A St. Joseph police officer refuels his cruiser at City Yards. Replacement tanks for these pumps recently were approved by the St. Joseph City Council.

Flooding earlier in the year caused plenty of damage to city property, including several fuel tanks used by multiple divisions.

The three underground tanks at City Yards have been repaired, but after the March floods city vehicles were forced to fuel either at the bus depot or local gas stations, depending on where they could fit.

Assistant Director of Public Works Brady McKinley said large fire trucks had to refuel at local gas stations, which he said was sometimes a difficult task.

In order to avoid long periods of having the pumps turned off, the current tanks will be replaced by above-ground units after St. Joseph City Council approval last week.

The pumps at City Yards, located on the city’s South Side, are used by many vehicles, including those from the streets division, sewer division, police department and fire department.

While the pumps themselves were not damaged during the floods, the underground tanks often need repairs after floodwaters reach the site.

Superintendent of Streets and Infrastructure Keven Schneider said expensive preparations are needed any time a flood is expected in the area.

“When we have a flood, you have to pump the fuel out, then you have to fill them with water so they don’t float,” Schneider said. “That’s a big pain in the rear. It costs money.”

The process means that, even if it doesn’t flood, vehicles cannot use the pumps. It also means the tanks have to be professionally drained and cleaned in order to avoid having any water inside when they are refilled with fuel.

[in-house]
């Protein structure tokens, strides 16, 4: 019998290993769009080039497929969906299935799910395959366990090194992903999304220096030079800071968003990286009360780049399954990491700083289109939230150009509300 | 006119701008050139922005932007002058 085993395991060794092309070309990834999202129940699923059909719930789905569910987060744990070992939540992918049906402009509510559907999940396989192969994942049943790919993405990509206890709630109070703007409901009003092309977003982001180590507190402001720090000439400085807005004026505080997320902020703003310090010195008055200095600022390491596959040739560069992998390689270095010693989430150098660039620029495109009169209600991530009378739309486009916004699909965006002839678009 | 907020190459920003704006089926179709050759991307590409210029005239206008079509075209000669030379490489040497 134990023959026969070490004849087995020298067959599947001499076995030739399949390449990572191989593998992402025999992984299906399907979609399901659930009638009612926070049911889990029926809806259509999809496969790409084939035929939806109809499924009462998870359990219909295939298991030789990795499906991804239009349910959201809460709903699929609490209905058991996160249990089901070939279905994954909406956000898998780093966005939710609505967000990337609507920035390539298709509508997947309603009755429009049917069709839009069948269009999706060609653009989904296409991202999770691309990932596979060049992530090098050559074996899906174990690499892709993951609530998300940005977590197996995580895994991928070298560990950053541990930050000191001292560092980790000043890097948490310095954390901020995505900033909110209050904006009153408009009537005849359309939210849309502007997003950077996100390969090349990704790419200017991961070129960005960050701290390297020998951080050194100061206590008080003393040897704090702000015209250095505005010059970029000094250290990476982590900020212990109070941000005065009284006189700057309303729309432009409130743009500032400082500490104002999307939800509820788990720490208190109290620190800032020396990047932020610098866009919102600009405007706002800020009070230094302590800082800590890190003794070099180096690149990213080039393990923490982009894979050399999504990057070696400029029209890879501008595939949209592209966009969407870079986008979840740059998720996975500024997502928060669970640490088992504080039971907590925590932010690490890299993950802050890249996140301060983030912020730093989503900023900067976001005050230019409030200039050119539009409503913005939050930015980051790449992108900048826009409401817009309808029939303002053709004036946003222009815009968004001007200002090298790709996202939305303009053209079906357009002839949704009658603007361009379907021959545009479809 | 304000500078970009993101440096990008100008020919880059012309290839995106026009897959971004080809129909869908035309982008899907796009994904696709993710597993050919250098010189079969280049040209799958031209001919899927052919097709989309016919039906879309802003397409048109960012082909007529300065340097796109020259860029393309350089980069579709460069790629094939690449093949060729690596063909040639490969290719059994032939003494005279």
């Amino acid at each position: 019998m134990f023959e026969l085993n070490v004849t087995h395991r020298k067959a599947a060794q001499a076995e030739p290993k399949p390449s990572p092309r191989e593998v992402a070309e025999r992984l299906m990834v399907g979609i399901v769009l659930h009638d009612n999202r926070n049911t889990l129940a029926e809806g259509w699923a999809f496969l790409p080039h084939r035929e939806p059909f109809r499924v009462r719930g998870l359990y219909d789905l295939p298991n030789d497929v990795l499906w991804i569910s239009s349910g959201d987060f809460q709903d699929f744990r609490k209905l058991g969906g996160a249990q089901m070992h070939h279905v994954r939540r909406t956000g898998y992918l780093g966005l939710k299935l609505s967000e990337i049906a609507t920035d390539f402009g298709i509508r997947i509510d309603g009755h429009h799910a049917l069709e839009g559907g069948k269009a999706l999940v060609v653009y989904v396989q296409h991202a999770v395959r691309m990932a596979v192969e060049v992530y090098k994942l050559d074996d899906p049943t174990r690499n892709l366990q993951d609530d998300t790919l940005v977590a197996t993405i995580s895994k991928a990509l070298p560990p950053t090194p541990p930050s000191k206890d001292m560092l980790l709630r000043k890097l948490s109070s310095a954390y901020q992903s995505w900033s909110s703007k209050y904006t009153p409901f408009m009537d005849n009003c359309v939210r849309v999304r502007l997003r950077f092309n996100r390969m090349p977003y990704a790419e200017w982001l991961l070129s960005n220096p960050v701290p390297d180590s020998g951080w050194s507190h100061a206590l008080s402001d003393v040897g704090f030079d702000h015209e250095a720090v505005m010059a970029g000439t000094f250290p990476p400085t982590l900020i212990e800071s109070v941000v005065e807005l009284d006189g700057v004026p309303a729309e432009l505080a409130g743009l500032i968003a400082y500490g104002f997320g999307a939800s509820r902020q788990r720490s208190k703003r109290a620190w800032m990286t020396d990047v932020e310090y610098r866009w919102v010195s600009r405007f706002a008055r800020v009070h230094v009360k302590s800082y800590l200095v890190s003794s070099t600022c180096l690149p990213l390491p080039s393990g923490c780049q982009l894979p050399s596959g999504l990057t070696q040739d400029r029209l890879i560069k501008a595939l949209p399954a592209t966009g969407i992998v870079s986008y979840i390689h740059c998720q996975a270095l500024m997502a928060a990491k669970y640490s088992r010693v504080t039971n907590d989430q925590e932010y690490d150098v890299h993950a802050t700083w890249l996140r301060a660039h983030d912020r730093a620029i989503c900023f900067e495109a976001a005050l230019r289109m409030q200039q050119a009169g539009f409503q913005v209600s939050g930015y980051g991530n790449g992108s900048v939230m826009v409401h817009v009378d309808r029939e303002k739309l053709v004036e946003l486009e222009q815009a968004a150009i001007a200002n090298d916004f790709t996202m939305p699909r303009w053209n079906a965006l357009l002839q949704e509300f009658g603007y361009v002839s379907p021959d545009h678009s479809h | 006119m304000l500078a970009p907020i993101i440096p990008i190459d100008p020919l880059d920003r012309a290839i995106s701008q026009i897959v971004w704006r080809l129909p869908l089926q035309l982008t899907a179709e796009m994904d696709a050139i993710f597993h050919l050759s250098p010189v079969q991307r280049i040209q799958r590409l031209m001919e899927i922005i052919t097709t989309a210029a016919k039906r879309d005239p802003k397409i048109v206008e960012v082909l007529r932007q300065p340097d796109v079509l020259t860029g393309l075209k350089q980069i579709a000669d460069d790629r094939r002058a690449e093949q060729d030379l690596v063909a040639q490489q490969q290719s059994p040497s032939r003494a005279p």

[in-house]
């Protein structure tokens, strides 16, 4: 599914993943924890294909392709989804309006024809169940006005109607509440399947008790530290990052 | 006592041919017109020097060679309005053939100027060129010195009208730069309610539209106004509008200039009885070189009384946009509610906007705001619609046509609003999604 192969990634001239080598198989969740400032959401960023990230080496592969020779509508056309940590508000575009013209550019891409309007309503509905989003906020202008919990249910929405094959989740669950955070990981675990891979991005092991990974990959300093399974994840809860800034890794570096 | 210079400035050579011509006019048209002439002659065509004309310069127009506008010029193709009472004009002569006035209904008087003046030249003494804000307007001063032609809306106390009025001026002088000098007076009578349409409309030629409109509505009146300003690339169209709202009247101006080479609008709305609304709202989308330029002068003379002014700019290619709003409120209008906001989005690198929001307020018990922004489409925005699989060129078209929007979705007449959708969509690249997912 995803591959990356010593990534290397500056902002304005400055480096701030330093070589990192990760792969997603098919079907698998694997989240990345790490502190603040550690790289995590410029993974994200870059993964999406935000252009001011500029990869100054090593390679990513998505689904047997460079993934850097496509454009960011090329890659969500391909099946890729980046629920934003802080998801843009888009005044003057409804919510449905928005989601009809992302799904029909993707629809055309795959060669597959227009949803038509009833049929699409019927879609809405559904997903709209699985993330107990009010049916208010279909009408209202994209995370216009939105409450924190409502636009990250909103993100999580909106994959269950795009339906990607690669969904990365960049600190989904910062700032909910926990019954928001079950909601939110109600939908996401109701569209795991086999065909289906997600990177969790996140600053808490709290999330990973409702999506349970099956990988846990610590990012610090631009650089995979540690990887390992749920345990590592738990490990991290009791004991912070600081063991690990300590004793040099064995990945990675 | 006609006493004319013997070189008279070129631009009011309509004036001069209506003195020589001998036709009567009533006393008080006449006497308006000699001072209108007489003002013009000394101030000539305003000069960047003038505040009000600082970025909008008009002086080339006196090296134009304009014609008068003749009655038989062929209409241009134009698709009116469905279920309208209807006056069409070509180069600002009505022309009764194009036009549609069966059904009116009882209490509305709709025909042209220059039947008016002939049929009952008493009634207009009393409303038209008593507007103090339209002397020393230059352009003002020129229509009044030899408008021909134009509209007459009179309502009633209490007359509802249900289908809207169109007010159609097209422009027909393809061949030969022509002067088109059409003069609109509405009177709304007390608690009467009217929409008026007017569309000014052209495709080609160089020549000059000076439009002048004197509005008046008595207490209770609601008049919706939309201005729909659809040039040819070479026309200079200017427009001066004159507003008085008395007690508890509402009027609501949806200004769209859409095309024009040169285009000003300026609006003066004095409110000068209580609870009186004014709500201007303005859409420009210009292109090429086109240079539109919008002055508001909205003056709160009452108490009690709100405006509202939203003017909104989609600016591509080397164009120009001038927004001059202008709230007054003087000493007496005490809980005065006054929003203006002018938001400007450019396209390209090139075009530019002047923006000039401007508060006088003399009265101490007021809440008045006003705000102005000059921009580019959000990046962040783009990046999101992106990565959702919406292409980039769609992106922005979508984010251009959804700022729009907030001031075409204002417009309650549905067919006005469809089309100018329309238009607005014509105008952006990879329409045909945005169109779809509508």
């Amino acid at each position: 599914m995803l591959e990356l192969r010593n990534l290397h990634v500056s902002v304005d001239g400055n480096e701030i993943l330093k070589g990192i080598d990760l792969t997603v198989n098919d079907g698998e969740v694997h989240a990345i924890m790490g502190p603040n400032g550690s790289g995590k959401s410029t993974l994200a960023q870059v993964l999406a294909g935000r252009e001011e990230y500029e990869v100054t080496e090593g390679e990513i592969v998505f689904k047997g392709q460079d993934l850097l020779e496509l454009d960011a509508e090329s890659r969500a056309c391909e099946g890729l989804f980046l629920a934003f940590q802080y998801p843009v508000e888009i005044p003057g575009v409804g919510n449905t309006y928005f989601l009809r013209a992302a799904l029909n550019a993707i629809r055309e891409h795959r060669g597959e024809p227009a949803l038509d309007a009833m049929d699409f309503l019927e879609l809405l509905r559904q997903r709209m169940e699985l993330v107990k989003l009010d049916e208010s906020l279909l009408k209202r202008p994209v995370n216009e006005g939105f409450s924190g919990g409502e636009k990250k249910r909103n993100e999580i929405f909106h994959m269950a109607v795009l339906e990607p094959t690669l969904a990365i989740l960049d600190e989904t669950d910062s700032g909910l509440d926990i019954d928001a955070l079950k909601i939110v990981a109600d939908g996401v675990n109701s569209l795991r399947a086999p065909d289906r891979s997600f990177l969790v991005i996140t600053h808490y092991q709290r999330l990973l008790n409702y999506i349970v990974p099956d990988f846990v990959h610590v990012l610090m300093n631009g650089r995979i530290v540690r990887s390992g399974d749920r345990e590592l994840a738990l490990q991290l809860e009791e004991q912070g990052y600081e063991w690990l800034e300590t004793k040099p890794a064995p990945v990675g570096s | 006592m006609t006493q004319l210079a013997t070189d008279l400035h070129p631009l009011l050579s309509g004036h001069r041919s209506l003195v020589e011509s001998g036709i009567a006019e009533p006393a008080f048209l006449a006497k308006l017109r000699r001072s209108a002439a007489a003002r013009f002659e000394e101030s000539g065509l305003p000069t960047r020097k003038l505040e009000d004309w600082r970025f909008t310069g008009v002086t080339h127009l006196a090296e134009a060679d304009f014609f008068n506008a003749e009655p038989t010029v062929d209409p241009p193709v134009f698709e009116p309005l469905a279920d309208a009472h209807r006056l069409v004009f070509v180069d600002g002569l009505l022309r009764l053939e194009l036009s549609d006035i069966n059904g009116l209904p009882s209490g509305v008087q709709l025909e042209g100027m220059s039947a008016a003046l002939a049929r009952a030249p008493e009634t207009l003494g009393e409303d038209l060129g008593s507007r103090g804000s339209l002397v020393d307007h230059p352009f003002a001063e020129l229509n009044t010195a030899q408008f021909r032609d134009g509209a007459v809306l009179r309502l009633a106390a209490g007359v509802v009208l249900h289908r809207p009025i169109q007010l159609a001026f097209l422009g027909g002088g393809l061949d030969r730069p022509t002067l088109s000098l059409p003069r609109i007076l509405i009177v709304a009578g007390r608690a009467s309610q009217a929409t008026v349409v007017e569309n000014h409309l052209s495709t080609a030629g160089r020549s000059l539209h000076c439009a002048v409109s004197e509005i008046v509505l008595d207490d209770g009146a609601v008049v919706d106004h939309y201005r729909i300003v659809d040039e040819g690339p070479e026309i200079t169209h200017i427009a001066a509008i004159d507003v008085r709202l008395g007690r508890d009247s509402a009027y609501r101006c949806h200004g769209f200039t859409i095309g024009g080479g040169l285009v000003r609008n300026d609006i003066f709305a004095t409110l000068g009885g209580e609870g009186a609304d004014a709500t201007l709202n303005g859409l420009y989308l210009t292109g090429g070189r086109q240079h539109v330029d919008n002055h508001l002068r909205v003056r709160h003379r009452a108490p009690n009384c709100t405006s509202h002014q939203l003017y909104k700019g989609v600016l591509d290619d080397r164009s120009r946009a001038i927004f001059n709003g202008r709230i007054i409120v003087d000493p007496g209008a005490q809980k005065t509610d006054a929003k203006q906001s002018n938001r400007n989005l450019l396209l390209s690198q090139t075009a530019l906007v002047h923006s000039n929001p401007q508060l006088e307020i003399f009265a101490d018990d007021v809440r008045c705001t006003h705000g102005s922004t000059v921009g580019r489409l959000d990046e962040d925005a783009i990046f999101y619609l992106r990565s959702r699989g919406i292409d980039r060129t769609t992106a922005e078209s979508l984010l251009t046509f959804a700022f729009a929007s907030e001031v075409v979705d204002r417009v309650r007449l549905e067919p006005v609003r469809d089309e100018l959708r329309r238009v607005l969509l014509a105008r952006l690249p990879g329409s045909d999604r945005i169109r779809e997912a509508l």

The $84,000 replacement tanks will hold the same amount of diesel and unleaded fuel, but could save the city money in the long run.

“It’s really going to be a cost savings in the long run for the city,” Schneider said. “there’s a lot less maintenance on above-ground storage than there are on the in-ground fuel tanks.”

The current underground tanks were estimated to cost between $57,000 and $61,000 by the end of next year for additional repairs, maintenance and required testing and recertification for such types of tanks.

The new tanks will be kept above the flood line and will require only the turn of a valve in the event that water is coming into City Yards.

“We’ll be able to keep fueling everybody down here that needs to be fueled up until the time the water gets up,” Schneider said. “Then, as soon as the water recedes, we’d open the valves and turn the pumps back on and we’re ready to go.”

The new tanks are expected to be installed before the end of this year.

Brendan Welch can be reached

at brendan.welch@newspressnow.com. Follow him on Twitter: @SJNPWelch.